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Karl Geary was born in Dublin, and moved to New York City at age sixteen. He has worked as a script writer (Coney Island Baby), and an actor (Michael Almereyda's Hamlet, and Ken Loach's Jimmy's Hall), and has adapted and directed Dorothy Parker's 'You Were Perfectly Fine' for the screen. He lives in Glasgow with his wife and daughter.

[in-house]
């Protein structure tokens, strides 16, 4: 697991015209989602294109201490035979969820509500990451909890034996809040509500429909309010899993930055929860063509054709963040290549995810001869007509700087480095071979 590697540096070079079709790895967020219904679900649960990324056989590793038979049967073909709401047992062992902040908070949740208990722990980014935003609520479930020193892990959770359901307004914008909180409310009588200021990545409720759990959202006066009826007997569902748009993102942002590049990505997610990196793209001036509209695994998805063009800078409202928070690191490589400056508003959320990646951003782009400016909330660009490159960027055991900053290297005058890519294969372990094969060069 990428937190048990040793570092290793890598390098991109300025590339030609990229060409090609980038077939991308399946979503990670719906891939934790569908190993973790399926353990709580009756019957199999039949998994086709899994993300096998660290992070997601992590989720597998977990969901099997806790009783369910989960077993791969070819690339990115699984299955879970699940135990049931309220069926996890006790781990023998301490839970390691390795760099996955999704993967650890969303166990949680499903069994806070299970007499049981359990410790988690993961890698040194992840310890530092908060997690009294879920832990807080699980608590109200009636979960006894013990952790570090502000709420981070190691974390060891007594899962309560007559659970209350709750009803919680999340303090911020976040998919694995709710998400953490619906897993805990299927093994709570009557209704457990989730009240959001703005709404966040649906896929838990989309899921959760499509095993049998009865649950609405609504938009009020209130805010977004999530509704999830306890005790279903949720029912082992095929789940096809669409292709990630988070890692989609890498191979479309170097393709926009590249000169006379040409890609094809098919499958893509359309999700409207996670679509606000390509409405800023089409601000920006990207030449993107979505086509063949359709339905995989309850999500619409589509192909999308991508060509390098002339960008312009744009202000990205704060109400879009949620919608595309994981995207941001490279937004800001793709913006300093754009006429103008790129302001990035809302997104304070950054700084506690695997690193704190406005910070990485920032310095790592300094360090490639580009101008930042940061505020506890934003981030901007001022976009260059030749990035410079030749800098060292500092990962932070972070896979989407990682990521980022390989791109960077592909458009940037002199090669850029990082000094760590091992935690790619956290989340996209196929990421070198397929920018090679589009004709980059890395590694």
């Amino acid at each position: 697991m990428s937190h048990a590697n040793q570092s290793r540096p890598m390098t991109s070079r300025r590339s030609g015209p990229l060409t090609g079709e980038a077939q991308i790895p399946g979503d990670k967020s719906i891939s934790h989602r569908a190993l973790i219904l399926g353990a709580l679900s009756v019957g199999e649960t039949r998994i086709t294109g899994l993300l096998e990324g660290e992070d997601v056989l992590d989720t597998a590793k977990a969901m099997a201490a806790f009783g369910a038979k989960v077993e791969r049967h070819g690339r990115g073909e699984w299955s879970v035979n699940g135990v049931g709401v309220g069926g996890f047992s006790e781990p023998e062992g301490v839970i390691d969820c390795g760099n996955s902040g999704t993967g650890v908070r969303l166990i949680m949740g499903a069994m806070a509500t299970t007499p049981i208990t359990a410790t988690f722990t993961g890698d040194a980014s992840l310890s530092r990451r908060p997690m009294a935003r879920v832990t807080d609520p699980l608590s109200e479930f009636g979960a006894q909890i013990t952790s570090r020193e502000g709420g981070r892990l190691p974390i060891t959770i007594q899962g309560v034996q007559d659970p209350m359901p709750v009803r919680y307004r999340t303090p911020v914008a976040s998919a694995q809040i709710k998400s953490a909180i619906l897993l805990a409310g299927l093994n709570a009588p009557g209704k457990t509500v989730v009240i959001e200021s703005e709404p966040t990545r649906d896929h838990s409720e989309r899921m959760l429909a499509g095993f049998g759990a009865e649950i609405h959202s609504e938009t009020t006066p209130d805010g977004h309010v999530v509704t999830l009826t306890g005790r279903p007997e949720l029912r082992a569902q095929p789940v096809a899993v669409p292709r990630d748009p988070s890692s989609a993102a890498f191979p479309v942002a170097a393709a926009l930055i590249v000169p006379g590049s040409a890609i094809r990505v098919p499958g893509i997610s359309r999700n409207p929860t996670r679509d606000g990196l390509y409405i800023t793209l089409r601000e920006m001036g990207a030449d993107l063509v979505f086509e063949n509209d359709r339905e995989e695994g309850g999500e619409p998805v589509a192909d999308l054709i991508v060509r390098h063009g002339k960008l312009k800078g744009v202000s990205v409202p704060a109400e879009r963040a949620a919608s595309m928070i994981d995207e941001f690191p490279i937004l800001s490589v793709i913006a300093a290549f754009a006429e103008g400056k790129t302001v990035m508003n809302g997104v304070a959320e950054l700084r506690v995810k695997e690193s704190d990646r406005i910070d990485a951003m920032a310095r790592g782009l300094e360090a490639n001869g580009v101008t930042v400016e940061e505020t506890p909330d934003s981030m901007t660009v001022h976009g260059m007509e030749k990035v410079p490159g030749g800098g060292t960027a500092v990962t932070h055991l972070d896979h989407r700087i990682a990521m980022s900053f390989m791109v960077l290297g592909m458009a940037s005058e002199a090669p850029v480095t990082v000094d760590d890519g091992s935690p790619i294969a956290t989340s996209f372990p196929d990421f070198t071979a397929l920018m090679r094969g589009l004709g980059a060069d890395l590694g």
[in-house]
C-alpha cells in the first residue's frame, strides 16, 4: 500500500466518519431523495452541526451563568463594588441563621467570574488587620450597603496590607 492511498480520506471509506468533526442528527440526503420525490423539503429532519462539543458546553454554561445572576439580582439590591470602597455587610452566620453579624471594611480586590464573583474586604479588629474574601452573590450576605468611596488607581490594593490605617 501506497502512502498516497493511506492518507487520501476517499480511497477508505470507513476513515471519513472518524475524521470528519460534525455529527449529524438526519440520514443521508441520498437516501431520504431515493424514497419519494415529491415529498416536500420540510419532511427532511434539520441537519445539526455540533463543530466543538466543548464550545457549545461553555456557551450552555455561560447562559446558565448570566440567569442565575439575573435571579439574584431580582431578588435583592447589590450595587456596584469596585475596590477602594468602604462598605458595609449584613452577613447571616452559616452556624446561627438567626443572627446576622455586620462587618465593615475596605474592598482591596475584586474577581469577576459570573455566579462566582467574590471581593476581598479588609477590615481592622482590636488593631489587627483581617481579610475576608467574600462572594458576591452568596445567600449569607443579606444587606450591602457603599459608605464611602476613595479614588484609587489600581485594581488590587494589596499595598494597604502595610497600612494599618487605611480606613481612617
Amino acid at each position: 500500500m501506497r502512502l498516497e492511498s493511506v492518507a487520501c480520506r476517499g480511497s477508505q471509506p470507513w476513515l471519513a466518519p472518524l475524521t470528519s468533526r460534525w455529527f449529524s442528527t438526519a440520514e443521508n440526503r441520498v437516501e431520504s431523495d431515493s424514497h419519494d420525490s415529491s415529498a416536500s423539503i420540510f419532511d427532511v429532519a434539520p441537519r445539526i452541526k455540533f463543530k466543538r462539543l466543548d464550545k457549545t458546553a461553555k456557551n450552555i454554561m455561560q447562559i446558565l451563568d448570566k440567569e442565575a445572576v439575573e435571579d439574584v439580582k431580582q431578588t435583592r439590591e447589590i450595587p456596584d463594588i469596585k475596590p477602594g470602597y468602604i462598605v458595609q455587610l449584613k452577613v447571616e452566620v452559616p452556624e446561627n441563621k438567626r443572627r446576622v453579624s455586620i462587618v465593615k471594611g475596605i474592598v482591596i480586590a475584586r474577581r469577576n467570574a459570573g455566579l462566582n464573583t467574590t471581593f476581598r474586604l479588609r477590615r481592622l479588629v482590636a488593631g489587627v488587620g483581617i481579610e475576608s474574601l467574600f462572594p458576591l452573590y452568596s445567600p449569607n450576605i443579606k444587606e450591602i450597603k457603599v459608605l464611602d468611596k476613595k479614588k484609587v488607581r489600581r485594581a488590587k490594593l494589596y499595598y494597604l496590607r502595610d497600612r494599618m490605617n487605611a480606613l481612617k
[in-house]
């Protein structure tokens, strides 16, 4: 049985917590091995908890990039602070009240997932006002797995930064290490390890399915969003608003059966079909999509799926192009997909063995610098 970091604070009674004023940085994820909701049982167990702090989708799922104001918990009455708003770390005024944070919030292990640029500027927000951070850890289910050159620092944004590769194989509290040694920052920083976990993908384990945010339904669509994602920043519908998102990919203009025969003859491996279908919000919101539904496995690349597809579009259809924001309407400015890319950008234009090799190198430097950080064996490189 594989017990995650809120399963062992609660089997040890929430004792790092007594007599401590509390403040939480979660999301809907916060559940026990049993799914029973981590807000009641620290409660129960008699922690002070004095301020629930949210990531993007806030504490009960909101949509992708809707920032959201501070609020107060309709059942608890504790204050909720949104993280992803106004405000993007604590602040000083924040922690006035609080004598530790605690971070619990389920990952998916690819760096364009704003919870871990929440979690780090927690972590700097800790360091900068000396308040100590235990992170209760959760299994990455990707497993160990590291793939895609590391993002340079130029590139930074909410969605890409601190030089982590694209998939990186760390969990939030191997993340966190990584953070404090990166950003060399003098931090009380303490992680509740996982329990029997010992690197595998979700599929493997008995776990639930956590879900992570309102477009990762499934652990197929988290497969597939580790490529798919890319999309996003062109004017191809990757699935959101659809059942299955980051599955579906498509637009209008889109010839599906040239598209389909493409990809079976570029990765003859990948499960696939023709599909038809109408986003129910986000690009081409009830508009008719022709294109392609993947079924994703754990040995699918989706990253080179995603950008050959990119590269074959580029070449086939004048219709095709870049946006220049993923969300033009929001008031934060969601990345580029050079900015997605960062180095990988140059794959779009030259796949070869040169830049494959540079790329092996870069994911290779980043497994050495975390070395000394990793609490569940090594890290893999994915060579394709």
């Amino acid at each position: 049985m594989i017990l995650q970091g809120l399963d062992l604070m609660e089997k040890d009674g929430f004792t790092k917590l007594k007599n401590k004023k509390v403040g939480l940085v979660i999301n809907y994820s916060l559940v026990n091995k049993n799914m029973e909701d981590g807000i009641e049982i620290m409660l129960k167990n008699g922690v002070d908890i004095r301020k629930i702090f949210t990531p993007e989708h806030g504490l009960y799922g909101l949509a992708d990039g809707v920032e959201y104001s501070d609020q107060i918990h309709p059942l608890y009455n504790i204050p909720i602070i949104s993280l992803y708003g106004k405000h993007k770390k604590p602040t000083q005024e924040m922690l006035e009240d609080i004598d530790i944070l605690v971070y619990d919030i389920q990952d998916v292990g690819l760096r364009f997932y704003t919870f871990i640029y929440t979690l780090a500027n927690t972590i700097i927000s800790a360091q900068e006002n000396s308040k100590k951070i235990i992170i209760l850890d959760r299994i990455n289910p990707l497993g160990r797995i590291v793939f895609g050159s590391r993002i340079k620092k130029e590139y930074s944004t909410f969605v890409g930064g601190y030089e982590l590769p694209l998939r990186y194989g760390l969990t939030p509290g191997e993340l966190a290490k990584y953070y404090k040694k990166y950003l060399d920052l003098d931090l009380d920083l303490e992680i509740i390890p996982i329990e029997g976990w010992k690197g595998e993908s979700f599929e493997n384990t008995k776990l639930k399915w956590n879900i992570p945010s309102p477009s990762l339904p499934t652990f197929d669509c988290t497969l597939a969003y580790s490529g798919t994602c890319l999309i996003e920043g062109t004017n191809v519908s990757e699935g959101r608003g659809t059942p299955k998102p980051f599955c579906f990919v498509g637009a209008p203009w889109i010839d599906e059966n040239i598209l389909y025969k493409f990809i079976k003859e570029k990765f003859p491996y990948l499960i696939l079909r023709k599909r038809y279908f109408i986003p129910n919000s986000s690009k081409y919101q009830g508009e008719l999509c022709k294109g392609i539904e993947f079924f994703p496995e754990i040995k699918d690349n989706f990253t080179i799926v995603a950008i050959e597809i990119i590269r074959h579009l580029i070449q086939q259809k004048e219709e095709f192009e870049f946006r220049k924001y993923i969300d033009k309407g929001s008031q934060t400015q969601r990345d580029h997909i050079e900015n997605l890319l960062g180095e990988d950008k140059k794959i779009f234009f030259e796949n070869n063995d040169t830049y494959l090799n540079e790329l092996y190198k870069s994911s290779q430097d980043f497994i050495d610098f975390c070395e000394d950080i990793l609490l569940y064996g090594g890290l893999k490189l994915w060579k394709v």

Shortlisted for the Costa Book Awards 2017, First Novel Award Longlisted for the Desmond Elliott Prize 2017. A deeply affecting debut about limitations and longing, lust and devotion between a working class boy and an enigmatic older woman.Dubliner Sonny first meets Vera while he’s helping his labourer dad work at her well-to-do Montpelier Parade house. He’s a directionless working class boy who thieves, fights and doesn’t fit in. His dad is a gambler and his mum works hard to keep their family afloat. Vera is beautiful, richer, older and English, and has no family, as far as Sonny is aware. A second chance encounter further arouses his fascination, and then she turns up at the butcher’s he works in and offers him odd job work. When Vera collapses, Sonny is the only one there to come to her rescue, while she, in turn, opens his eyes and heart to a hitherto hidden world of literature and art. Until meeting Vera, he “never had a book”, since “books were not meant for boys who cut meat”. Their relationship is evoked with sharp intensity, and a cutting awareness that this is transitory for them both. “I think years from now you’ll understand this and hate me for it”, Vera remarks as they lie in bed. The uncommon use of a second person narrative has a mesmerising and intensifying effect. Throughout we listen in on Sonny addressing himself; lonely, drifting, struggling, with an especially moving epiphany coming when he feels “sudden emotion” for his mother and plans to buy her “something nice”. This is a tender, tense coming-of-age story, with a masterfully executed denouement. ~ Joanne Owen The Costa Judges say: ‘A beautifully-written story about the pain and wonder of love found in unexpected places.’